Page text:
After the divorce, Shacknai married his second wife, Dina.

The two were well-respected and admired in the affluent Arizona community where his business is based. They worked together to help local organizations, including funding and doing hands-on work at Whispering Hope Ranch Foundation, which pairs special needs children with abused, abandoned and injured animals. In announcing his son’s death to reporters earlier this month, Shacknai suggested that memorial contributions be made to the foundation.

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“They’re both so passionate about children and just very loving people,” said Mary Clark, executive director of the ranch.

Police reports from Paradise Valley also show that the two had fights that sometimes turned violent.

In one case in 2008, Shacknai went to the police station to report that she had attempted to choke him during a fight. His wife told police that their German shepherd bit her during the argument and that Shacknai had, in the past, refused to call off the dog when it became aggressive with her.

A year later, as their marriage was falling apart, Dina Shacknai told police that her husband had elbowed her in the chest while trying to drive away from their home. Max, their young son, was inside the home at the time, and Shacknai had just finished reading him a bedtime story.

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It’s unclear when or how Shacknai next became involved in a relationship with Zahau, who had worked as an ophthalmic technician in the Phoenix area. Her former boss described her as terrific with patients and a quick learner who grew close to Shacknai and his children.

“Rebecca was a person who was full of life,” said Michael Trier, chief executive of Horizon Eye Specialists & Lasik Center.

She left her job earlier this year to spend more time with Shacknai and his family, Trier said. People who knew the couple said they seemed to care greatly for each other.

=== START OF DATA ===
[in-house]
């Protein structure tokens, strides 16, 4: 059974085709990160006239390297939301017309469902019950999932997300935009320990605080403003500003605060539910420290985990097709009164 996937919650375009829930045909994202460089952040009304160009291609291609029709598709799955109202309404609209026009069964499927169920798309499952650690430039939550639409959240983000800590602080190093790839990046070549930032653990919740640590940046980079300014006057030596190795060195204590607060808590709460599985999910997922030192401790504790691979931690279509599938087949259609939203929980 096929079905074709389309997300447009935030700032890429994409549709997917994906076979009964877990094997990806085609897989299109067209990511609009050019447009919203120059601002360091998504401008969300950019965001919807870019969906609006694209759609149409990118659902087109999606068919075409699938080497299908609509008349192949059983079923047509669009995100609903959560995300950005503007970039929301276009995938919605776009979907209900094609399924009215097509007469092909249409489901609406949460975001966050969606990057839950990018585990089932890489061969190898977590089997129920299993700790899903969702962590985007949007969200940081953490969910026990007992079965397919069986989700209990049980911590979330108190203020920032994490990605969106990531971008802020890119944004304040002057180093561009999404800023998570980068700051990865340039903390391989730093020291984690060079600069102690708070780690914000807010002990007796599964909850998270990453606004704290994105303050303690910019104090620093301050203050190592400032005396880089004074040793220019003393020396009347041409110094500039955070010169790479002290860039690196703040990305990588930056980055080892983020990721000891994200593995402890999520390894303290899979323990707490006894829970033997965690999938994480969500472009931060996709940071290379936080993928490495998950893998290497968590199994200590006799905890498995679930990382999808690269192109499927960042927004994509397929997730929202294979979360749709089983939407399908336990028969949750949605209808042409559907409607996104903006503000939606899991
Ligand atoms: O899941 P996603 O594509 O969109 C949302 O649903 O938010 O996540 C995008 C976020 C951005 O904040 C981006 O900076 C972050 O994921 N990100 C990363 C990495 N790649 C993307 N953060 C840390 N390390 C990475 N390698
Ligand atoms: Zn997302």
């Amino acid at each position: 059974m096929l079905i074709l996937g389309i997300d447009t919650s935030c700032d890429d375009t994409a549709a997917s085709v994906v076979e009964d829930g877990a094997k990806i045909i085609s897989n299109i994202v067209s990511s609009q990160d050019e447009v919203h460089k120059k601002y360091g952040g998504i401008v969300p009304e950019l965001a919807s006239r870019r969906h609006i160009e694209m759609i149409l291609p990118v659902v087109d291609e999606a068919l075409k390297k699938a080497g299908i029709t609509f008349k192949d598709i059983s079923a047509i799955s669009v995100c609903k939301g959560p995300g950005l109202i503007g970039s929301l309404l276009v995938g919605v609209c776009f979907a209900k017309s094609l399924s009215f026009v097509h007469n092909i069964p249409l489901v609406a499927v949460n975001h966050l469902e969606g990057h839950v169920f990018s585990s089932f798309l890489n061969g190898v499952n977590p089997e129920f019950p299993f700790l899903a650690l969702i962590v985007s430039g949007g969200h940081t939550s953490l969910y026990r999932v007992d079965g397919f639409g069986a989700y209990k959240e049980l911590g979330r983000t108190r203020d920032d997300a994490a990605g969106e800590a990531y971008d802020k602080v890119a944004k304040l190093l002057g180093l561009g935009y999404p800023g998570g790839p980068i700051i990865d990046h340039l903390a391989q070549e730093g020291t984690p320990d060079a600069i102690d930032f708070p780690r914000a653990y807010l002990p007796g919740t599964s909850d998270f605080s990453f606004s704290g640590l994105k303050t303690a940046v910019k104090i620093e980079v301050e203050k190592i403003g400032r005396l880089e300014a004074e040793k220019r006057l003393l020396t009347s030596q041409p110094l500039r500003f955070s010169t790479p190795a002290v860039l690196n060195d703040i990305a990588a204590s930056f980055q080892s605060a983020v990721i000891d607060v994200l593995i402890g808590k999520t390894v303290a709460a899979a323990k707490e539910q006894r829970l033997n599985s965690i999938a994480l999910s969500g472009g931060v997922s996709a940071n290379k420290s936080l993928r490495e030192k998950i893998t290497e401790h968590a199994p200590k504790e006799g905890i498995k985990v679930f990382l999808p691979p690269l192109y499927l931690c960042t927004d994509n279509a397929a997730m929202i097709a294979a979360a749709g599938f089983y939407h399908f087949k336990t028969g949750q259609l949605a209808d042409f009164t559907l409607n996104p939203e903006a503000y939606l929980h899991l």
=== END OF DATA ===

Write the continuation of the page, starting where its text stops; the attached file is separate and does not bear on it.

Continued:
Immediately after she was found dead, San Diego County sheriff’s detectives said her death might have been a suicide. Shacknai’s brother, Adam, a guest at the home, told investigators that he found Zahau hanging from the balcony and cut her down in hopes that she was still alive.

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Detectives now say that the investigation could take weeks and that scientific evidence will ultimately determine what happened. No suspects or even “persons of interest” have been identified in Zahau’s death.

Her sister last week issued a statement to reporters saying that she does not believe Zahau could have committed suicide.

“Obviously, the investigation is not complete yet,” wrote Mary Zahau-Loehner in a statement to San Diego’s KFMB-TV, “but as far as what I know about my sister, my sister did not commit a suicide. My sister was not depressed, my sister was not frantic, my sister was planning to call my parents the next day and was planning to keep me posted about Max the next day.”

Investigators have declined to say where Shacknai was when his girlfriend’s body was found, but they have said he has been completely cooperative.

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paloma.esquivel@latimes.com

Times staff writer Tony Perry contributed to this report.